An important prerequisite for this development is initiation and use of WFME Global Standards program in 1997 in all six WHO/WFME regions as a basis for quality improvement of medical education .
Global Standards for quality Improvement divided the standards into basic standards and quality development standards. Basic standards, which are 106,should be fulfilled by all institutions involved in medical education. Standards for quality development, which are 90, serve as an incentive for development and as a leverage for improvement. Standards are defined in these two levels for each of the different domains (Text box 1).
In spite of initial promising level, quality of medical education in Libyan universities progressively declined due to many reasons (Table 1).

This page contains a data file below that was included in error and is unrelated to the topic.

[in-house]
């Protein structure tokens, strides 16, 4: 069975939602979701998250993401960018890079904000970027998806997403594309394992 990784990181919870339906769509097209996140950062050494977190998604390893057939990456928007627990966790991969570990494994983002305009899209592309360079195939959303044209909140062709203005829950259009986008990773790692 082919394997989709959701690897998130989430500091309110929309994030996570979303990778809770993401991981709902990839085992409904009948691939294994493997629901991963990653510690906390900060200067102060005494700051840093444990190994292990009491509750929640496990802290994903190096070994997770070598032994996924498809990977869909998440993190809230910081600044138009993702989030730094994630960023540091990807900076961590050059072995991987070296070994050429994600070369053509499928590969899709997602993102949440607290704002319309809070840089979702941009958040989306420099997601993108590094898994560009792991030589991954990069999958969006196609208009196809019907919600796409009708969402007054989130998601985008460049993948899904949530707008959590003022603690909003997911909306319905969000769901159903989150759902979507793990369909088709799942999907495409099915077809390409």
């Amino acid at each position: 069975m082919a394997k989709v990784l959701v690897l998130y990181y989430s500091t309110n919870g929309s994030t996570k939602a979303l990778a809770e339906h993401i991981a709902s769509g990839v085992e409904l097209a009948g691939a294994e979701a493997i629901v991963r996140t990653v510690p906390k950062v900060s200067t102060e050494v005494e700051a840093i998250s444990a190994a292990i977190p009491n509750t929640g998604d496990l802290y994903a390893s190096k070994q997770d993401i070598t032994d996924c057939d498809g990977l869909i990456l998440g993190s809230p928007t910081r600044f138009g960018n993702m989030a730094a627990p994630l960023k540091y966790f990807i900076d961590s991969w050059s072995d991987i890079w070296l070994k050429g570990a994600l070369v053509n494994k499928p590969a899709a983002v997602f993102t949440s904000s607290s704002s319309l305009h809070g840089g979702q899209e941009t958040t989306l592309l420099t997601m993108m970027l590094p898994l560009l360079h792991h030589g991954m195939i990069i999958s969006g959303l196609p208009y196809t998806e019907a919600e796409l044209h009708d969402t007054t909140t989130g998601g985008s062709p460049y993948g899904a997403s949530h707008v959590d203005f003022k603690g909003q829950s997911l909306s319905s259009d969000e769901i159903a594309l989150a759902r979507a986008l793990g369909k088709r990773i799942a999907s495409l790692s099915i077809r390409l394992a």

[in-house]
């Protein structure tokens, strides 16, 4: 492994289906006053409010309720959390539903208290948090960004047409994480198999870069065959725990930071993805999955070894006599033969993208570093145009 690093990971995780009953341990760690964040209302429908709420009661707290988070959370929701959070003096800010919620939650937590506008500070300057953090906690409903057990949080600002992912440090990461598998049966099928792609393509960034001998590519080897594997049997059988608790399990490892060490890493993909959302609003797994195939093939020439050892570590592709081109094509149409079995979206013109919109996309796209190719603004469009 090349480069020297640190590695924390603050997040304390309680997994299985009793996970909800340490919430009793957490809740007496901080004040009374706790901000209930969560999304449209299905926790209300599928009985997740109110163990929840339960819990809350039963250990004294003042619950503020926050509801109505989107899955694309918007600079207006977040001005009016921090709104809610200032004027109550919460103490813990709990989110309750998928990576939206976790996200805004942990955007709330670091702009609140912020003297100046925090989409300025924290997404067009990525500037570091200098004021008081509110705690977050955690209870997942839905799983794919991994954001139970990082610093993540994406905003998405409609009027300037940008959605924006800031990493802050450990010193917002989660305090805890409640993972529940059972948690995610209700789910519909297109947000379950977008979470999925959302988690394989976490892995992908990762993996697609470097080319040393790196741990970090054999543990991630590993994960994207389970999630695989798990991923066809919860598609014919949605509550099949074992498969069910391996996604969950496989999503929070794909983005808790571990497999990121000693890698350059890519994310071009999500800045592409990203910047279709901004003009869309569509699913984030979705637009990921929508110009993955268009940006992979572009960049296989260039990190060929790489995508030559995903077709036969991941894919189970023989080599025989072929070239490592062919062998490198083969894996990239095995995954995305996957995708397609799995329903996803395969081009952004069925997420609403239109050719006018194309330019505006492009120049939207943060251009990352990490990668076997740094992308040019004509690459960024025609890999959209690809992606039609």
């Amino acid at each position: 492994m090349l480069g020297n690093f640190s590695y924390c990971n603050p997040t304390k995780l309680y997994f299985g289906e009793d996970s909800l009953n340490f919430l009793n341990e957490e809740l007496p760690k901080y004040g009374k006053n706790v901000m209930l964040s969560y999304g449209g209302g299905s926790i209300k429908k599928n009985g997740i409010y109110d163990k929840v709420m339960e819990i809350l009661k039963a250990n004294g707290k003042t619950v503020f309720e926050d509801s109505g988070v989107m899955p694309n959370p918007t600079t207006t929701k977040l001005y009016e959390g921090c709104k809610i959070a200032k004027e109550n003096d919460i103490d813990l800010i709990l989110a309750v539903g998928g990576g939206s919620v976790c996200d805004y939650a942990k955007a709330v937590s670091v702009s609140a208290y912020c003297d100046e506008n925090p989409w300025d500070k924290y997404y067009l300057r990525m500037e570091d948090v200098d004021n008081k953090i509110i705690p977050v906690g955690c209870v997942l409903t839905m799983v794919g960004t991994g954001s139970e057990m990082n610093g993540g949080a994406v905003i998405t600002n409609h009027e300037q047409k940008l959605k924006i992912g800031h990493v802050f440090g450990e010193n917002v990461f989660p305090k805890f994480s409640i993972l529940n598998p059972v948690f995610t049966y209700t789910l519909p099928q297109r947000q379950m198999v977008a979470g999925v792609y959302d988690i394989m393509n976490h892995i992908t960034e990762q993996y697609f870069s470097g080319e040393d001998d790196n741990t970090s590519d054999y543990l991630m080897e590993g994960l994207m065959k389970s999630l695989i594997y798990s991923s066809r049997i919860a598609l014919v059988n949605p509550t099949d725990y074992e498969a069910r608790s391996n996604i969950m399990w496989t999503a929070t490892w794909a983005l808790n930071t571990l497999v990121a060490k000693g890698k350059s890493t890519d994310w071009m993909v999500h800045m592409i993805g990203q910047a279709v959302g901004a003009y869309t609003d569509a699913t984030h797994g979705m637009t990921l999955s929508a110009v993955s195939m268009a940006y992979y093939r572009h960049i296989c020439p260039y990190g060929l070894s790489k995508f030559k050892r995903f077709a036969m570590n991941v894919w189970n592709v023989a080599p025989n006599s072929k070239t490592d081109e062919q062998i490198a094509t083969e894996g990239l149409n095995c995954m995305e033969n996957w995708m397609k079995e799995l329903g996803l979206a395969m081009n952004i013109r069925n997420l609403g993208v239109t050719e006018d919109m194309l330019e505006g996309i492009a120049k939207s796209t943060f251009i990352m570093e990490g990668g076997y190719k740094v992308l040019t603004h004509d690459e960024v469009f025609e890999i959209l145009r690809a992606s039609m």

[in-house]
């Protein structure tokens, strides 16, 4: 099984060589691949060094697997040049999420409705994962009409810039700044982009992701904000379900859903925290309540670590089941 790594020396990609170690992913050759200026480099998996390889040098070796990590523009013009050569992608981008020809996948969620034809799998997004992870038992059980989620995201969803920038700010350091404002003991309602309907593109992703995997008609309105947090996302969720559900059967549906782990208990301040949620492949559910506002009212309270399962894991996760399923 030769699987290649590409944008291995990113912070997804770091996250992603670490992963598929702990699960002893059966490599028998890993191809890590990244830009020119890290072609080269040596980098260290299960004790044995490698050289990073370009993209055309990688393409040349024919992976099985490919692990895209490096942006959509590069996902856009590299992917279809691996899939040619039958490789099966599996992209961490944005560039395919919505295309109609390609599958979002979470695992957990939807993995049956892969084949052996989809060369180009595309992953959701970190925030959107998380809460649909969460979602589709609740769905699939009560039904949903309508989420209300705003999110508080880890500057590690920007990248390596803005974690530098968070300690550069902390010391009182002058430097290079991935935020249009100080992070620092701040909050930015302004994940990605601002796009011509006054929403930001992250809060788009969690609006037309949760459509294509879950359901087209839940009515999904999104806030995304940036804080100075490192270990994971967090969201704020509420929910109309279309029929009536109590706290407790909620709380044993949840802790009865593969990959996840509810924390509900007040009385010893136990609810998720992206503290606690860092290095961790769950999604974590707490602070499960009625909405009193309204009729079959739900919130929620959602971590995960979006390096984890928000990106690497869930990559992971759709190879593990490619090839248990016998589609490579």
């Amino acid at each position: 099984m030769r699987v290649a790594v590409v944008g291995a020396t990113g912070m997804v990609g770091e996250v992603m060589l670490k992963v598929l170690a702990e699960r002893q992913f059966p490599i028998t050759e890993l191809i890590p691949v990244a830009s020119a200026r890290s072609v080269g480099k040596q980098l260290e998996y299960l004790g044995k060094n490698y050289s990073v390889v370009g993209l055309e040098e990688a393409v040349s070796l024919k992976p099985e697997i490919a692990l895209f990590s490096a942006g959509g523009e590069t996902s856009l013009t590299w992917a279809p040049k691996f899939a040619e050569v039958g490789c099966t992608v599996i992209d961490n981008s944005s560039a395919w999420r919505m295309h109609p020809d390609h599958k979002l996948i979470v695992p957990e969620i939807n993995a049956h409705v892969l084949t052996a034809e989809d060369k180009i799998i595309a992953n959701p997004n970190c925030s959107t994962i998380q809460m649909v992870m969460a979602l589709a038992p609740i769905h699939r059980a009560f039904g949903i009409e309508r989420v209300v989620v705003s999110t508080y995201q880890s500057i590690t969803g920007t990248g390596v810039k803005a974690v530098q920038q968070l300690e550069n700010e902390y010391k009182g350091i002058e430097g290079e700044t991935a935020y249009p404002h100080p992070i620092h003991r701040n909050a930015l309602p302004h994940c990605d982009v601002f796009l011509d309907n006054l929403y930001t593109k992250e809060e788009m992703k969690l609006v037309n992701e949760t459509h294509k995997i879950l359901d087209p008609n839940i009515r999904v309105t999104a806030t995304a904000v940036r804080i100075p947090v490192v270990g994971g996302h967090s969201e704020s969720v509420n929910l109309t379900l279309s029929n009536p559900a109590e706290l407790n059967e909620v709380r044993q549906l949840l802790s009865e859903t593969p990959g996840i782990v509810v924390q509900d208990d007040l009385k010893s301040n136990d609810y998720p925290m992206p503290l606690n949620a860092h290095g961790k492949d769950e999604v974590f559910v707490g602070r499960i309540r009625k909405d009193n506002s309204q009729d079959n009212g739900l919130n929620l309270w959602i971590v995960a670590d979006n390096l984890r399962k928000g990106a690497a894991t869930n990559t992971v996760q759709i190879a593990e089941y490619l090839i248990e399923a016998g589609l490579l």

Faculty of Medicine in Libyan international medical university was the only medical school getting a provisional institutional and program accreditation on 2017. Of note, Libya is neither included in countries served by agencies with Recognition Status by WFME, nor among countries with application in progress .
The decline in the quality of medical education led to exclusion of Libyan medical schools from the annual publications of international rankings, to loss of confidence in Libyan universities, consequent loss of confidence in Libyan doctors, with further decline in medical services.
Benghazi medical schools achieved 33% of basic standards in an assessment performed in 2018, followed by Tripoli medical schools achieved 22%. Other medical schools achieved less than 5 % of basic standards .